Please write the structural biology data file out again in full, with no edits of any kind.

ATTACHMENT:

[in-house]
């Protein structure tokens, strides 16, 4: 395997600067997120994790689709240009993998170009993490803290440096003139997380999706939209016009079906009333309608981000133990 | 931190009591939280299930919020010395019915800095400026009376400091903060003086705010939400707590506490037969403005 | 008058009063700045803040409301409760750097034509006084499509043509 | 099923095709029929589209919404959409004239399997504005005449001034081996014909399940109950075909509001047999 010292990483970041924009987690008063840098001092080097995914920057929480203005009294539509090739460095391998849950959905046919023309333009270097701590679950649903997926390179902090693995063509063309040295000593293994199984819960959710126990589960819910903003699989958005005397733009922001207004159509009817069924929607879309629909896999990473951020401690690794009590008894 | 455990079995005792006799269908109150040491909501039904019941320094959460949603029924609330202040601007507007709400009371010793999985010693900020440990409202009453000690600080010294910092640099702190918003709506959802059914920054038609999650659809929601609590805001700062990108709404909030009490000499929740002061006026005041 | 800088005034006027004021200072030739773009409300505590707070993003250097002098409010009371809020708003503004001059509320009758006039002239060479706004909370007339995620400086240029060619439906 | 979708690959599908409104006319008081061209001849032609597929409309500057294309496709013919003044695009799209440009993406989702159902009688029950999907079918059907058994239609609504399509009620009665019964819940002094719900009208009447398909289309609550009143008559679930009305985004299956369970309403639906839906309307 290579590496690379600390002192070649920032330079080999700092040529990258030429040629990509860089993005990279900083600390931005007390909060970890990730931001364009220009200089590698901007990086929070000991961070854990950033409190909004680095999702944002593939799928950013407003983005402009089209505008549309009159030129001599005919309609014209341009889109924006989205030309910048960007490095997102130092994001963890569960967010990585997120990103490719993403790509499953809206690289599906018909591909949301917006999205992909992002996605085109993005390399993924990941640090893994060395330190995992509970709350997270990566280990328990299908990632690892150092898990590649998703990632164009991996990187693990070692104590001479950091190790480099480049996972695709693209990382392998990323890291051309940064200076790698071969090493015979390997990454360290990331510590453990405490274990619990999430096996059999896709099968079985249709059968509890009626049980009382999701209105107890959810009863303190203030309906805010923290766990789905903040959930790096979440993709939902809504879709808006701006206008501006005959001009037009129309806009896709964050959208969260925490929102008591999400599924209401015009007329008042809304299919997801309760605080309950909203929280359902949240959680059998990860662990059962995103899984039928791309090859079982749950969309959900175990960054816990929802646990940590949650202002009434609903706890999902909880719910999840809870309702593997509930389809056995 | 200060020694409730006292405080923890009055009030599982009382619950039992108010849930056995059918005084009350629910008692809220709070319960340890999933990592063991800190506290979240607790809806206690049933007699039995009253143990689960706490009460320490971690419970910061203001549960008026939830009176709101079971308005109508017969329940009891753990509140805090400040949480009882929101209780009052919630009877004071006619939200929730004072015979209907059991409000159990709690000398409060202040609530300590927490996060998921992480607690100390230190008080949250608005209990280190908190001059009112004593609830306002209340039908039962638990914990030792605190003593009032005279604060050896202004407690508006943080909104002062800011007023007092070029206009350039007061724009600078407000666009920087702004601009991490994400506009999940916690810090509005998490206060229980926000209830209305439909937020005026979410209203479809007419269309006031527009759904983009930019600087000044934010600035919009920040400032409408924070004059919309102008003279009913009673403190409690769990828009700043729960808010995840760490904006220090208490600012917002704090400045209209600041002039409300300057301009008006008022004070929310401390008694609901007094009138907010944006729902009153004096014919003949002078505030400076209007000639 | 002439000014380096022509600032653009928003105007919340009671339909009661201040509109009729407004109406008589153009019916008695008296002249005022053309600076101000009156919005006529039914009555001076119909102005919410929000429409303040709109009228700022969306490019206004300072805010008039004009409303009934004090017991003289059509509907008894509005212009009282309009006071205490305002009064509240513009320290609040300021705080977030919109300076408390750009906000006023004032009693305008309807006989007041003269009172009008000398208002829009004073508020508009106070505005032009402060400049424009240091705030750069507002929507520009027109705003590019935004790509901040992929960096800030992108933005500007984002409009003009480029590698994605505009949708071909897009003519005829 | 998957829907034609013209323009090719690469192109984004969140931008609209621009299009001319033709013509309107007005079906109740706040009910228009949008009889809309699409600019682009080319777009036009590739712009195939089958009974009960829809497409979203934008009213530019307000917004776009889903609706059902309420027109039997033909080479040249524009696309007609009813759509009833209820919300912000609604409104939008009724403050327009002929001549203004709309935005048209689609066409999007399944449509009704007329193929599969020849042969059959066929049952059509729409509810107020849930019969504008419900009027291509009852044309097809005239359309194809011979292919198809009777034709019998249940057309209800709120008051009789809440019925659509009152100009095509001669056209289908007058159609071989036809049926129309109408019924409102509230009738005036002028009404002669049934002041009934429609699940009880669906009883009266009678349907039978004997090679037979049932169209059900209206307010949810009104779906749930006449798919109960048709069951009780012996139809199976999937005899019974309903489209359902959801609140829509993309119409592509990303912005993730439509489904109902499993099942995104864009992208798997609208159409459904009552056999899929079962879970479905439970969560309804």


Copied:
[in-house]
């Protein structure tokens, strides 16, 4: 395997600067997120994790689709240009993998170009993490803290440096003139997380999706939209016009079906009333309608981000133990 | 931190009591939280299930919020010395019915800095400026009376400091903060003086705010939400707590506490037969403005 | 008058009063700045803040409301409760750097034509006084499509043509 | 099923095709029929589209919404959409004239399997504005005449001034081996014909399940109950075909509001047999 010292990483970041924009987690008063840098001092080097995914920057929480203005009294539509090739460095391998849950959905046919023309333009270097701590679950649903997926390179902090693995063509063309040295000593293994199984819960959710126990589960819910903003699989958005005397733009922001207004159509009817069924929607879309629909896999990473951020401690690794009590008894 | 455990079995005792006799269908109150040491909501039904019941320094959460949603029924609330202040601007507007709400009371010793999985010693900020440990409202009453000690600080010294910092640099702190918003709506959802059914920054038609999650659809929601609590805001700062990108709404909030009490000499929740002061006026005041 | 800088005034006027004021200072030739773009409300505590707070993003250097002098409010009371809020708003503004001059509320009758006039002239060479706004909370007339995620400086240029060619439906 | 979708690959599908409104006319008081061209001849032609597929409309500057294309496709013919003044695009799209440009993406989702159902009688029950999907079918059907058994239609609504399509009620009665019964819940002094719900009208009447398909289309609550009143008559679930009305985004299956369970309403639906839906309307 290579590496690379600390002192070649920032330079080999700092040529990258030429040629990509860089993005990279900083600390931005007390909060970890990730931001364009220009200089590698901007990086929070000991961070854990950033409190909004680095999702944002593939799928950013407003983005402009089209505008549309009159030129001599005919309609014209341009889109924006989205030309910048960007490095997102130092994001963890569960967010990585997120990103490719993403790509499953809206690289599906018909591909949301917006999205992909992002996605085109993005390399993924990941640090893994060395330190995992509970709350997270990566280990328990299908990632690892150092898990590649998703990632164009991996990187693990070692104590001479950091190790480099480049996972695709693209990382392998990323890291051309940064200076790698071969090493015979390997990454360290990331510590453990405490274990619990999430096996059999896709099968079985249709059968509890009626049980009382999701209105107890959810009863303190203030309906805010923290766990789905903040959930790096979440993709939902809504879709808006701006206008501006005959001009037009129309806009896709964050959208969260925490929102008591999400599924209401015009007329008042809304299919997801309760605080309950909203929280359902949240959680059998990860662990059962995103899984039928791309090859079982749950969309959900175990960054816990929802646990940590949650202002009434609903706890999902909880719910999840809870309702593997509930389809056995 | 200060020694409730006292405080923890009055009030599982009382619950039992108010849930056995059918005084009350629910008692809220709070319960340890999933990592063991800190506290979240607790809806206690049933007699039995009253143990689960706490009460320490971690419970910061203001549960008026939830009176709101079971308005109508017969329940009891753990509140805090400040949480009882929101209780009052919630009877004071006619939200929730004072015979209907059991409000159990709690000398409060202040609530300590927490996060998921992480607690100390230190008080949250608005209990280190908190001059009112004593609830306002209340039908039962638990914990030792605190003593009032005279604060050896202004407690508006943080909104002062800011007023007092070029206009350039007061724009600078407000666009920087702004601009991490994400506009999940916690810090509005998490206060229980926000209830209305439909937020005026979410209203479809007419269309006031527009759904983009930019600087000044934010600035919009920040400032409408924070004059919309102008003279009913009673403190409690769990828009700043729960808010995840760490904006220090208490600012917002704090400045209209600041002039409300300057301009008006008022004070929310401390008694609901007094009138907010944006729902009153004096014919003949002078505030400076209007000639 | 002439000014380096022509600032653009928003105007919340009671339909009661201040509109009729407004109406008589153009019916008695008296002249005022053309600076101000009156919005006529039914009555001076119909102005919410929000429409303040709109009228700022969306490019206004300072805010008039004009409303009934004090017991003289059509509907008894509005212009009282309009006071205490305002009064509240513009320290609040300021705080977030919109300076408390750009906000006023004032009693305008309807006989007041003269009172009008000398208002829009004073508020508009106070505005032009402060400049424009240091705030750069507002929507520009027109705003590019935004790509901040992929960096800030992108933005500007984002409009003009480029590698994605505009949708071909897009003519005829 | 998957829907034609013209323009090719690469192109984004969140931008609209621009299009001319033709013509309107007005079906109740706040009910228009949008009889809309699409600019682009080319777009036009590739712009195939089958009974009960829809497409979203934008009213530019307000917004776009889903609706059902309420027109039997033909080479040249524009696309007609009813759509009833209820919300912000609604409104939008009724403050327009002929001549203004709309935005048209689609066409999007399944449509009704007329193929599969020849042969059959066929049952059509729409509810107020849930019969504008419900009027291509009852044309097809005239359309194809011979292919198809009777034709019998249940057309209800709120008051009789809440019925659509009152100009095509001669056209289908007058159609071989036809049926129309109408019924409102509230009738005036002028009404002669049934002041009934429609699940009880669906009883009266009678349907039978004997090679037979049932169209059900209206307010949810009104779906749930006449798919109960048709069951009780012996139809199976999937005899019974309903489209359902959801609140829509993309119409592509990303912005993730439509489904109902499993099942995104864009992208798997609208159409459904009552056999899929079962879970479905439970969560309804």